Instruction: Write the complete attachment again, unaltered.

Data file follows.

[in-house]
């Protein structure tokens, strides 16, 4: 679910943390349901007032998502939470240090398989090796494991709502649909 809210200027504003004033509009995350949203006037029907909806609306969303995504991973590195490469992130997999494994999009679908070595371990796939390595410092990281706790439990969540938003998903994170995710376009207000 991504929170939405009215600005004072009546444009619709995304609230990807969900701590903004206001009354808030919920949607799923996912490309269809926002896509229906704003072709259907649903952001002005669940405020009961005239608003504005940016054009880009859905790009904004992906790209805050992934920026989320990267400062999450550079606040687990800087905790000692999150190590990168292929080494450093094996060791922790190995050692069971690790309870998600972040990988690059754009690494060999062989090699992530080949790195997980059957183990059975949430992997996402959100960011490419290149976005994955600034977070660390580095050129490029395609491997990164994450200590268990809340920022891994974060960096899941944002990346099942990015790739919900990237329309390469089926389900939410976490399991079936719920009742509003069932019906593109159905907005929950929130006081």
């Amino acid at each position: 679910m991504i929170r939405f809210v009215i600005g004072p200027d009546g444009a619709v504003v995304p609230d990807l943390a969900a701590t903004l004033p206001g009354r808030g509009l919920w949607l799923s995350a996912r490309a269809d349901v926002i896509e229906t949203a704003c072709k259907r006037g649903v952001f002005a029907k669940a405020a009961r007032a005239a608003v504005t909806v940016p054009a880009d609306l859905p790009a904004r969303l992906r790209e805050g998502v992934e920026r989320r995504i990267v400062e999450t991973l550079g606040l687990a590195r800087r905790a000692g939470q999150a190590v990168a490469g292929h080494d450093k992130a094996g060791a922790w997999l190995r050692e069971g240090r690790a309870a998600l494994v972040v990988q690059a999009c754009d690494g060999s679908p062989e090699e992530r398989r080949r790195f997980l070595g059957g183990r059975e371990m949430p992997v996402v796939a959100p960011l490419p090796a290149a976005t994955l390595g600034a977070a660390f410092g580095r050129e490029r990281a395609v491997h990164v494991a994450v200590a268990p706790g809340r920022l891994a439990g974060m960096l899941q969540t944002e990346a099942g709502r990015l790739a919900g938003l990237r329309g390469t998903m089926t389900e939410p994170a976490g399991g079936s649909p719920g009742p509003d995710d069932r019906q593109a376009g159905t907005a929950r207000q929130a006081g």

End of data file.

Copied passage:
[in-house]
């Protein structure tokens, strides 16, 4: 679910943390349901007032998502939470240090398989090796494991709502649909 809210200027504003004033509009995350949203006037029907909806609306969303995504991973590195490469992130997999494994999009679908070595371990796939390595410092990281706790439990969540938003998903994170995710376009207000 991504929170939405009215600005004072009546444009619709995304609230990807969900701590903004206001009354808030919920949607799923996912490309269809926002896509229906704003072709259907649903952001002005669940405020009961005239608003504005940016054009880009859905790009904004992906790209805050992934920026989320990267400062999450550079606040687990800087905790000692999150190590990168292929080494450093094996060791922790190995050692069971690790309870998600972040990988690059754009690494060999062989090699992530080949790195997980059957183990059975949430992997996402959100960011490419290149976005994955600034977070660390580095050129490029395609491997990164994450200590268990809340920022891994974060960096899941944002990346099942990015790739919900990237329309390469089926389900939410976490399991079936719920009742509003069932019906593109159905907005929950929130006081």
């Amino acid at each position: 679910m991504i929170r939405f809210v009215i600005g004072p200027d009546g444009a619709v504003v995304p609230d990807l943390a969900a701590t903004l004033p206001g009354r808030g509009l919920w949607l799923s995350a996912r490309a269809d349901v926002i896509e229906t949203a704003c072709k259907r006037g649903v952001f002005a029907k669940a405020a009961r007032a005239a608003v504005t909806v940016p054009a880009d609306l859905p790009a904004r969303l992906r790209e805050g998502v992934e920026r989320r995504i990267v400062e999450t991973l550079g606040l687990a590195r800087r905790a000692g939470q999150a190590v990168a490469g292929h080494d450093k992130a094996g060791a922790w997999l190995r050692e069971g240090r690790a309870a998600l494994v972040v990988q690059a999009c754009d690494g060999s679908p062989e090699e992530r398989r080949r790195f997980l070595g059957g183990r059975e371990m949430p992997v996402v796939a959100p960011l490419p090796a290149a976005t994955l390595g600034a977070a660390f410092g580095r050129e490029r990281a395609v491997h990164v494991a994450v200590a268990p706790g809340r920022l891994a439990g974060m960096l899941q969540t944002e990346a099942g709502r990015l790739a919900g938003l990237r329309g390469t998903m089926t389900e939410p994170a976490g399991g079936s649909p719920g009742p509003d995710d069932r019906q593109a376009g159905t907005a929950r207000q929130a006081g």